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GLOBAL MARKETS-Stocks rise as dollar falls, gold rallies on Fed commentary

Credit: REUTERS/Carlo Allegri

By Sinéad Carew and Amanda Cooper

NEW YORK/LONDON, Nov 28 (Reuters) - MSCI's global stock index advanced on Tuesday while the dollar fell as a Federal Reserve official signaled that the U.S. central bank was done raising rates and could even consider rate cuts if inflation keeps easing.

The U.S. dollar index hit a 3-1/2 month low and was on track for its biggest monthly drop in a year as investors took the view that growth in the world's largest economy is starting to slow down, with the market starting to price in a rate cut by the first half of the year.

Fed Governor Christopher Waller bolstered these bets by flagging the possibility of lowering the Fed policy rate in the months ahead if inflation continues to come down. Waller also said he was "increasingly confident" the current interest rate setting would prove adequate to lower inflation to the Fed's 2% target.

Another Fed governor, Michelle Bowman, said the central bank will likely need to raise borrowing costs further in order to bring inflation back down to its target.

Traders appeared to take their cues from Waller with increased bets for the first rate cut taking place as soon as March with the probability for a 25 basis-point cut last at nearly 33%, up from 21.5% on Monday, according to the latest data from CME Group's Fedwatch tool. The majority expected a cut of at least one notch in May, according to CME data.

The market saw Waller's comments as the first sign the Fed "recognizes they might be able to cut rates next year" while other officials "took some of the euphoria" away, according to Anthony Saglimbene, Ameriprise chief market strategist.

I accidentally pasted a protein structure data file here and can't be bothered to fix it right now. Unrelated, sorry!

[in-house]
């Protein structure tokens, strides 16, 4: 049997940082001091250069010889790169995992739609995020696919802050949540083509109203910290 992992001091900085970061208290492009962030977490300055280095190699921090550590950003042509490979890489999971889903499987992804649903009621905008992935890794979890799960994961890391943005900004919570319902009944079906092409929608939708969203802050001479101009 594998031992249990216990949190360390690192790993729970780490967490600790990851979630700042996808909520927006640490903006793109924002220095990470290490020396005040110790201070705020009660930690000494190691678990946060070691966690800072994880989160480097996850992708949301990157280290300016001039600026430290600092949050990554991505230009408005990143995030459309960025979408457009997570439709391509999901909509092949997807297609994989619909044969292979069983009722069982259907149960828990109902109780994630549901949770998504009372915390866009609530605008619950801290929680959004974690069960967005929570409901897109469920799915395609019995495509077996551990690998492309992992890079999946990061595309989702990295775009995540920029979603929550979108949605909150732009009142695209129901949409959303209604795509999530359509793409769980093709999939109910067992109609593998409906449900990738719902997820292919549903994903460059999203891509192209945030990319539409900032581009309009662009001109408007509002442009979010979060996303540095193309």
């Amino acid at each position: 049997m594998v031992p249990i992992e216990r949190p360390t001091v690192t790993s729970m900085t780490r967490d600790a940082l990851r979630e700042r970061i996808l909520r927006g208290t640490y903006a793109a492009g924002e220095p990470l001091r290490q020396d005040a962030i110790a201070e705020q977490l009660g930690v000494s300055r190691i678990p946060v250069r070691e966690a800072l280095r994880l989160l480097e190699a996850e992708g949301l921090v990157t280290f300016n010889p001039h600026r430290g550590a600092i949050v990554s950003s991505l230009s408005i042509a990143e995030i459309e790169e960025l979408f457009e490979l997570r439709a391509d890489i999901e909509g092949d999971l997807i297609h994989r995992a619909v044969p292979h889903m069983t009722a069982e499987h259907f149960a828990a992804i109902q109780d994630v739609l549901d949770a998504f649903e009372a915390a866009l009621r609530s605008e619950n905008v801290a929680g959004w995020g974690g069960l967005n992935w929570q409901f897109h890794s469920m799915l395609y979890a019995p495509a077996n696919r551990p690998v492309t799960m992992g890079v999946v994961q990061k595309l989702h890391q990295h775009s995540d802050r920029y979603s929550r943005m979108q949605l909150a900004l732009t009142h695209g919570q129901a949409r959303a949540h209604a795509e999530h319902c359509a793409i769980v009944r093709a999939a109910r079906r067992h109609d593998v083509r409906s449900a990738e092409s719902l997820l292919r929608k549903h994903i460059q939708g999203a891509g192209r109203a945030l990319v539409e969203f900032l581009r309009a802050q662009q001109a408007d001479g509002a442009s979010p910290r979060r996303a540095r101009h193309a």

And Saglimbene said, "It's normal you'll see stocks consolidate in the last few days of a really strong month. ... For the rest of the year, momentum is biased to the upside."

While trading in stocks was choppy, Wall Street indexes managed to close higher. The Dow Jones Industrial Average .DJI rose 83.51 points, or 0.24%, to 35,416.98, the S&P 500 .SPX gained 4.46 points, or 0.10%, to 4,554.89 and the Nasdaq Composite .IXIC added 40.73 points, or 0.29%, to 14,281.76.

MSCI's gauge of stocks across the globe .MIWD00000PUS gained 0.27%.

Also on Tuesday, a survey showed U.S. consumer confidence rose in November after three months of declines, though households still anticipated a recession over the next year.

Later this week the spotlight will be on the U.S. October personal consumption expenditures report (PCE), which includes core PCE, which is the Fed's preferred measure of inflation. Also euro zone consumer inflation figures should give further clarity on where prices and monetary policy are headed there.

After the Fed commentary, U.S. Treasury yields dipped with benchmark 10-year notes US10YT=RR down 6 basis points to 4.328%, from 4.388% late on Monday.

In currencies, the dollar index =USD fell 0.368%, with the euro EUR= up 0.32% to $1.0988.

The Japanese yen strengthened 0.82% versus the greenback at 147.47 per dollar, while Sterling GBP= was last trading at $1.2694, up 0.55% on the day.

With some encouragement from the weaker dollar, spot goldXAU= prices were up 1.4% at $2,040.79 an ounce after hitting their highest level since May in their fourth consecutive gain.

Oil prices settled higher on Tuesday on the possibility that OPEC+ will extend or deepen supply cuts, a storm-related drop in Kazakh oil output and the weaker U.S. dollar.

U.S. crude CLc1 settled up 2.07% at $76.41 per barrel and Brent LCOc1 settled at $81.68, up 2.13% on the day.

World FX rates YTD http://tmsnrt.rs/2egbfVh

Asian stock markets https://tmsnrt.rs/2zpUAr4

(Additional reporting by Sinéad Carew, Gertrude Chavez-Dreyfuss and Chuck Mikolajczak in New York, Amanda Cooper in London, Ankur Banerjee Editing by Frances Kerry, Will Dunham, Marguerita Choy and Chizu Nomiyama)

((sinead.carew@thomsonreuters.com; +13322191897))

The views and opinions expressed herein are the views and opinions of the author and do not necessarily reflect those of Nasdaq, Inc.

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